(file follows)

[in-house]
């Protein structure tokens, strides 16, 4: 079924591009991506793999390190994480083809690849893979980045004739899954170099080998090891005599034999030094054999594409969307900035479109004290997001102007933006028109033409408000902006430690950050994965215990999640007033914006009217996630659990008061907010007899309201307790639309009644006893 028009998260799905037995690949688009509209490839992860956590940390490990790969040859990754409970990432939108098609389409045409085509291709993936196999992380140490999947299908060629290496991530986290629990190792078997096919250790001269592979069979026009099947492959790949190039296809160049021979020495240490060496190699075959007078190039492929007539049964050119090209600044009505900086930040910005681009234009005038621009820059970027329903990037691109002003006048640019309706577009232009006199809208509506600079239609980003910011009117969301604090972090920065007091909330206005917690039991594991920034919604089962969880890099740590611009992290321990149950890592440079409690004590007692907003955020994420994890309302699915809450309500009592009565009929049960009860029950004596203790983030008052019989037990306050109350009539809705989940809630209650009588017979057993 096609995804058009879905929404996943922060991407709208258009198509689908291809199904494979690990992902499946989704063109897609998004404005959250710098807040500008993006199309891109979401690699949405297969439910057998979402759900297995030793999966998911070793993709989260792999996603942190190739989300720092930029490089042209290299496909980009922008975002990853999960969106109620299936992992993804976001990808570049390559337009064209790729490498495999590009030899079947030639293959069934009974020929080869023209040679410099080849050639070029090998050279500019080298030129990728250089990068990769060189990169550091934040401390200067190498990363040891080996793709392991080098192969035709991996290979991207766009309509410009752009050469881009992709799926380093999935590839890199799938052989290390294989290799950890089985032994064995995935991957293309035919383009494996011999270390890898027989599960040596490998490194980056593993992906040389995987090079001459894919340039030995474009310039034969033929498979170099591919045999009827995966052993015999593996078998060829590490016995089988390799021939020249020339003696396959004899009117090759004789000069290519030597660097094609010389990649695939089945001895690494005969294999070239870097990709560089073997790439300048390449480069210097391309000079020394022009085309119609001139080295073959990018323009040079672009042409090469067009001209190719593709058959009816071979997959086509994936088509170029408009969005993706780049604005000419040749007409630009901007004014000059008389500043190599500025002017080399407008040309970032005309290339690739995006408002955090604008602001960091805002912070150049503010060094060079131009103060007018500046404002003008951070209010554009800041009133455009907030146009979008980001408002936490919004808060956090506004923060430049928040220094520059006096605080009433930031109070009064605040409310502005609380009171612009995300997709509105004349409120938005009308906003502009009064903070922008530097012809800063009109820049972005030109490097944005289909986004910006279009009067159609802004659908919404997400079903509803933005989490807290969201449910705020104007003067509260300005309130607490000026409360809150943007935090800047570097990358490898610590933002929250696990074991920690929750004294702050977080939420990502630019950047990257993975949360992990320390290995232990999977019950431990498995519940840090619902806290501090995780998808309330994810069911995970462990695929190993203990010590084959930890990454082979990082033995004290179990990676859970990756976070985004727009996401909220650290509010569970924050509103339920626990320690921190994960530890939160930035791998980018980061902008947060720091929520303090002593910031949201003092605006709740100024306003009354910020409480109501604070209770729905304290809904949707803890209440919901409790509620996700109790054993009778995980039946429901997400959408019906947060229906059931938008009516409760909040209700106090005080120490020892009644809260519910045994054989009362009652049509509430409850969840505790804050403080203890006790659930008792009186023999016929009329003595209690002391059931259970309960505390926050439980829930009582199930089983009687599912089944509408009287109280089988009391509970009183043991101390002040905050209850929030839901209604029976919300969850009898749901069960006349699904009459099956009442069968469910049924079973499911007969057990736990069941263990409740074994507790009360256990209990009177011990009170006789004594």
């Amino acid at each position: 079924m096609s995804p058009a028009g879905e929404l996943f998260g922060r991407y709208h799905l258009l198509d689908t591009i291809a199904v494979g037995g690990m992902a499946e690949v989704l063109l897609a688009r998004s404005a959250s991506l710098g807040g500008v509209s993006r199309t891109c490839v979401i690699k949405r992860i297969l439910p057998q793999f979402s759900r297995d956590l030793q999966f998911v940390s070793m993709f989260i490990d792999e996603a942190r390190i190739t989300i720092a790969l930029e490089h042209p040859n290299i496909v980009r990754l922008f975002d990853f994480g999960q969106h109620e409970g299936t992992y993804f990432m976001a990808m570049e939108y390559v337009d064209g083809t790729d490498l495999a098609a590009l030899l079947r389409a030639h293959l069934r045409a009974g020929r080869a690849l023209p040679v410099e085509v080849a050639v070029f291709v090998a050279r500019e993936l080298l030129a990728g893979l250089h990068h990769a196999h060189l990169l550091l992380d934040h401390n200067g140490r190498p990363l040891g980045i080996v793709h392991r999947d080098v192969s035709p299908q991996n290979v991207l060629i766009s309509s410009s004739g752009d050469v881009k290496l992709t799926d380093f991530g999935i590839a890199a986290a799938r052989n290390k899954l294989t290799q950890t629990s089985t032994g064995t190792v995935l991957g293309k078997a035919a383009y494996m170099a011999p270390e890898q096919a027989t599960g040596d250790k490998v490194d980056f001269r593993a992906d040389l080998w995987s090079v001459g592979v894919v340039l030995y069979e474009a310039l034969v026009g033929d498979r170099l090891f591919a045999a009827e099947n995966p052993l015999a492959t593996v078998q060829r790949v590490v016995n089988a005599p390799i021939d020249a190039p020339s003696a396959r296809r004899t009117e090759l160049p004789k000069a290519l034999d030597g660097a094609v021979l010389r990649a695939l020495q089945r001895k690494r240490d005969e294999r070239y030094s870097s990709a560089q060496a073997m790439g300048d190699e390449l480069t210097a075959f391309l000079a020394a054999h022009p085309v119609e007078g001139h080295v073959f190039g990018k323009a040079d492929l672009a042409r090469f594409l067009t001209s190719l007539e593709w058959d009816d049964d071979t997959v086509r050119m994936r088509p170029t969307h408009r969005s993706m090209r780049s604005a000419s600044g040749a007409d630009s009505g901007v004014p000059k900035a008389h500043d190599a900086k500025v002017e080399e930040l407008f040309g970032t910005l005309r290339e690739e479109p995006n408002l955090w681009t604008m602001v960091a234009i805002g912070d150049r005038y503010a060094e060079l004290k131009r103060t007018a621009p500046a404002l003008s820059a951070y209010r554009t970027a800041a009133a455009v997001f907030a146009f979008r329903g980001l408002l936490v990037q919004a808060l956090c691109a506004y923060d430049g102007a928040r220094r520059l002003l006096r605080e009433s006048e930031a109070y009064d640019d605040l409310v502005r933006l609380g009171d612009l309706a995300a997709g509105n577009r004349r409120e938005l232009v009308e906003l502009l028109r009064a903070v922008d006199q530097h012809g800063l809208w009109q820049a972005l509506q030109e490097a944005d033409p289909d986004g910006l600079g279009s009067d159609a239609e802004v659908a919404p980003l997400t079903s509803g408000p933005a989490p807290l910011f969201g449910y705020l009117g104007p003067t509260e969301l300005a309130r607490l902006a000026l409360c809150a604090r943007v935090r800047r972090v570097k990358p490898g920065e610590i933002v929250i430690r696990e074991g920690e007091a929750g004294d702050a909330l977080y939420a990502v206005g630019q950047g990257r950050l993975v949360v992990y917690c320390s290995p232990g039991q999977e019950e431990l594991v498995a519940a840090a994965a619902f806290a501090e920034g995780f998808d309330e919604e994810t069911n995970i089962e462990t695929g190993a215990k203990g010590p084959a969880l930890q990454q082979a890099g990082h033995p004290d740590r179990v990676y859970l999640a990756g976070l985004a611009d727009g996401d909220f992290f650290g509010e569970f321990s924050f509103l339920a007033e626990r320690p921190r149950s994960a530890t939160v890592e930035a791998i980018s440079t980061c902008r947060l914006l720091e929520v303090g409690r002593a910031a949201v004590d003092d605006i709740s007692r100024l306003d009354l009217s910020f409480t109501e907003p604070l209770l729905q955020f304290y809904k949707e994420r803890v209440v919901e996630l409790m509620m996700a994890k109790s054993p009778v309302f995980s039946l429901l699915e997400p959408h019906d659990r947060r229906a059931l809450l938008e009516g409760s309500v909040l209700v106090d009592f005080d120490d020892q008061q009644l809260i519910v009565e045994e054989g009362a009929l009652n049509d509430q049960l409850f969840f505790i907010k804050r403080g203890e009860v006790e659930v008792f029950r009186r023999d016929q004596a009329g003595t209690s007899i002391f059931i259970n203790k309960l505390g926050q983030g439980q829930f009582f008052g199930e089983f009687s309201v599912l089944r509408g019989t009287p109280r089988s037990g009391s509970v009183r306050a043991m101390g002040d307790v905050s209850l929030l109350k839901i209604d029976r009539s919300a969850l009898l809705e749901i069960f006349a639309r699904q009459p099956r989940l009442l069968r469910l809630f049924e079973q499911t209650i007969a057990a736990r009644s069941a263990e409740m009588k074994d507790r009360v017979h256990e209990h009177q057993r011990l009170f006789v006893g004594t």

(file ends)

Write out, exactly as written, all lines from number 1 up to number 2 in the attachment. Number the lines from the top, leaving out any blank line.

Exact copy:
[in-house]
């Protein structure tokens, strides 16, 4: 079924591009991506793999390190994480083809690849893979980045004739899954170099080998090891005599034999030094054999594409969307900035479109004290997001102007933006028109033409408000902006430690950050994965215990999640007033914006009217996630659990008061907010007899309201307790639309009644006893 028009998260799905037995690949688009509209490839992860956590940390490990790969040859990754409970990432939108098609389409045409085509291709993936196999992380140490999947299908060629290496991530986290629990190792078997096919250790001269592979069979026009099947492959790949190039296809160049021979020495240490060496190699075959007078190039492929007539049964050119090209600044009505900086930040910005681009234009005038621009820059970027329903990037691109002003006048640019309706577009232009006199809208509506600079239609980003910011009117969301604090972090920065007091909330206005917690039991594991920034919604089962969880890099740590611009992290321990149950890592440079409690004590007692907003955020994420994890309302699915809450309500009592009565009929049960009860029950004596203790983030008052019989037990306050109350009539809705989940809630209650009588017979057993 096609995804058009879905929404996943922060991407709208258009198509689908291809199904494979690990992902499946989704063109897609998004404005959250710098807040500008993006199309891109979401690699949405297969439910057998979402759900297995030793999966998911070793993709989260792999996603942190190739989300720092930029490089042209290299496909980009922008975002990853999960969106109620299936992992993804976001990808570049390559337009064209790729490498495999590009030899079947030639293959069934009974020929080869023209040679410099080849050639070029090998050279500019080298030129990728250089990068990769060189990169550091934040401390200067190498990363040891080996793709392991080098192969035709991996290979991207766009309509410009752009050469881009992709799926380093999935590839890199799938052989290390294989290799950890089985032994064995995935991957293309035919383009494996011999270390890898027989599960040596490998490194980056593993992906040389995987090079001459894919340039030995474009310039034969033929498979170099591919045999009827995966052993015999593996078998060829590490016995089988390799021939020249020339003696396959004899009117090759004789000069290519030597660097094609010389990649695939089945001895690494005969294999070239870097990709560089073997790439300048390449480069210097391309000079020394022009085309119609001139080295073959990018323009040079672009042409090469067009001209190719593709058959009816071979997959086509994936088509170029408009969005993706780049604005000419040749007409630009901007004014000059008389500043190599500025002017080399407008040309970032005309290339690739995006408002955090604008602001960091805002912070150049503010060094060079131009103060007018500046404002003008951070209010554009800041009133455009907030146009979008980001408002936490919004808060956090506004923060430049928040220094520059006096605080009433930031109070009064605040409310502005609380009171612009995300997709509105004349409120938005009308906003502009009064903070922008530097012809800063009109820049972005030109490097944005289909986004910006279009009067159609802004659908919404997400079903509803933005989490807290969201449910705020104007003067509260300005309130607490000026409360809150943007935090800047570097990358490898610590933002929250696990074991920690929750004294702050977080939420990502630019950047990257993975949360992990320390290995232990999977019950431990498995519940840090619902806290501090995780998808309330994810069911995970462990695929190993203990010590084959930890990454082979990082033995004290179990990676859970990756976070985004727009996401909220650290509010569970924050509103339920626990320690921190994960530890939160930035791998980018980061902008947060720091929520303090002593910031949201003092605006709740100024306003009354910020409480109501604070209770729905304290809904949707803890209440919901409790509620996700109790054993009778995980039946429901997400959408019906947060229906059931938008009516409760909040209700106090005080120490020892009644809260519910045994054989009362009652049509509430409850969840505790804050403080203890006790659930008792009186023999016929009329003595209690002391059931259970309960505390926050439980829930009582199930089983009687599912089944509408009287109280089988009391509970009183043991101390002040905050209850929030839901209604029976919300969850009898749901069960006349699904009459099956009442069968469910049924079973499911007969057990736990069941263990409740074994507790009360256990209990009177011990009170006789004594």